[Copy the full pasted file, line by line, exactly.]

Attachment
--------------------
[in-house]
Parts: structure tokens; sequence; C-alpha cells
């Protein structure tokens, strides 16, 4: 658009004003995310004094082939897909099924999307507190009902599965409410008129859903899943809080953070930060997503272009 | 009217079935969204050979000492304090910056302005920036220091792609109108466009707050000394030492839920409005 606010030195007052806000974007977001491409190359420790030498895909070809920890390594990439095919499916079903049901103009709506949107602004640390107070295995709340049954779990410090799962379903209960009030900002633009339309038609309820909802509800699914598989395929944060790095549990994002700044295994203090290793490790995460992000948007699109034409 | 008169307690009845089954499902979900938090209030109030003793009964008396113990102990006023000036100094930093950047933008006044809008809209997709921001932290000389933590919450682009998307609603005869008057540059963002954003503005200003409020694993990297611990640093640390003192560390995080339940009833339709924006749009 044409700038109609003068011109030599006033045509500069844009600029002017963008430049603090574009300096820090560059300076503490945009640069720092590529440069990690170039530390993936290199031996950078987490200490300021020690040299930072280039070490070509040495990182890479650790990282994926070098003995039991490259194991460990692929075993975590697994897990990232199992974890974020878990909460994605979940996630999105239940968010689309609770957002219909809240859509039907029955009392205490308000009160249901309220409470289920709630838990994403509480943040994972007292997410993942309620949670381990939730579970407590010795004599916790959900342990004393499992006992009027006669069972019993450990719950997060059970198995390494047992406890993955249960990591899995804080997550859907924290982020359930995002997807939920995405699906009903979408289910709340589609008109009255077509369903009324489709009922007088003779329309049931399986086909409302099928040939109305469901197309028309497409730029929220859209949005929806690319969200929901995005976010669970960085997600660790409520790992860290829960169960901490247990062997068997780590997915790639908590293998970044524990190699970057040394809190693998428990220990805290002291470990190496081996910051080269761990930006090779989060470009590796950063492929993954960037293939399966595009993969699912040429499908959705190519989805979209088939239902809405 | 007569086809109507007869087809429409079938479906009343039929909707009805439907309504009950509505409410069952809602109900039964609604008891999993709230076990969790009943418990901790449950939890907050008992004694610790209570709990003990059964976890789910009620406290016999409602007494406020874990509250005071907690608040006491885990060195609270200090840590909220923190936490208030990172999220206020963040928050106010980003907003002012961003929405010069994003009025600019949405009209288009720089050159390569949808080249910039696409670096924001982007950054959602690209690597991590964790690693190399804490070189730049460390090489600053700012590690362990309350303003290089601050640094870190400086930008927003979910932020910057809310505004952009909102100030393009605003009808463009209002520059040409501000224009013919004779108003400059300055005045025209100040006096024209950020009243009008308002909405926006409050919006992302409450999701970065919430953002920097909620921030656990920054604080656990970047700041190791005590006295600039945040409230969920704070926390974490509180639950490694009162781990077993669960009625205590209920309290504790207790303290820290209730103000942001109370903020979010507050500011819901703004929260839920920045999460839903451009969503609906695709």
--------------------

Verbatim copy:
[in-house]
Parts: structure tokens; sequence; C-alpha cells
């Protein structure tokens, strides 16, 4: 658009004003995310004094082939897909099924999307507190009902599965409410008129859903899943809080953070930060997503272009 | 009217079935969204050979000492304090910056302005920036220091792609109108466009707050000394030492839920409005 606010030195007052806000974007977001491409190359420790030498895909070809920890390594990439095919499916079903049901103009709506949107602004640390107070295995709340049954779990410090799962379903209960009030900002633009339309038609309820909802509800699914598989395929944060790095549990994002700044295994203090290793490790995460992000948007699109034409 | 008169307690009845089954499902979900938090209030109030003793009964008396113990102990006023000036100094930093950047933008006044809008809209997709921001932290000389933590919450682009998307609603005869008057540059963002954003503005200003409020694993990297611990640093640390003192560390995080339940009833339709924006749009 044409700038109609003068011109030599006033045509500069844009600029002017963008430049603090574009300096820090560059300076503490945009640069720092590529440069990690170039530390993936290199031996950078987490200490300021020690040299930072280039070490070509040495990182890479650790990282994926070098003995039991490259194991460990692929075993975590697994897990990232199992974890974020878990909460994605979940996630999105239940968010689309609770957002219909809240859509039907029955009392205490308000009160249901309220409470289920709630838990994403509480943040994972007292997410993942309620949670381990939730579970407590010795004599916790959900342990004393499992006992009027006669069972019993450990719950997060059970198995390494047992406890993955249960990591899995804080997550859907924290982020359930995002997807939920995405699906009903979408289910709340589609008109009255077509369903009324489709009922007088003779329309049931399986086909409302099928040939109305469901197309028309497409730029929220859209949005929806690319969200929901995005976010669970960085997600660790409520790992860290829960169960901490247990062997068997780590997915790639908590293998970044524990190699970057040394809190693998428990220990805290002291470990190496081996910051080269761990930006090779989060470009590796950063492929993954960037293939399966595009993969699912040429499908959705190519989805979209088939239902809405 | 007569086809109507007869087809429409079938479906009343039929909707009805439907309504009950509505409410069952809602109900039964609604008891999993709230076990969790009943418990901790449950939890907050008992004694610790209570709990003990059964976890789910009620406290016999409602007494406020874990509250005071907690608040006491885990060195609270200090840590909220923190936490208030990172999220206020963040928050106010980003907003002012961003929405010069994003009025600019949405009209288009720089050159390569949808080249910039696409670096924001982007950054959602690209690597991590964790690693190399804490070189730049460390090489600053700012590690362990309350303003290089601050640094870190400086930008927003979910932020910057809310505004952009909102100030393009605003009808463009209002520059040409501000224009013919004779108003400059300055005045025209100040006096024209950020009243009008308002909405926006409050919006992302409450999701970065919430953002920097909620921030656990920054604080656990970047700041190791005590006295600039945040409230969920704070926390974490509180639950490694009162781990077993669960009625205590209920309290504790207790303290820290209730103000942001109370903020979010507050500011819901703004929260839920920045999460839903451009969503609906695709």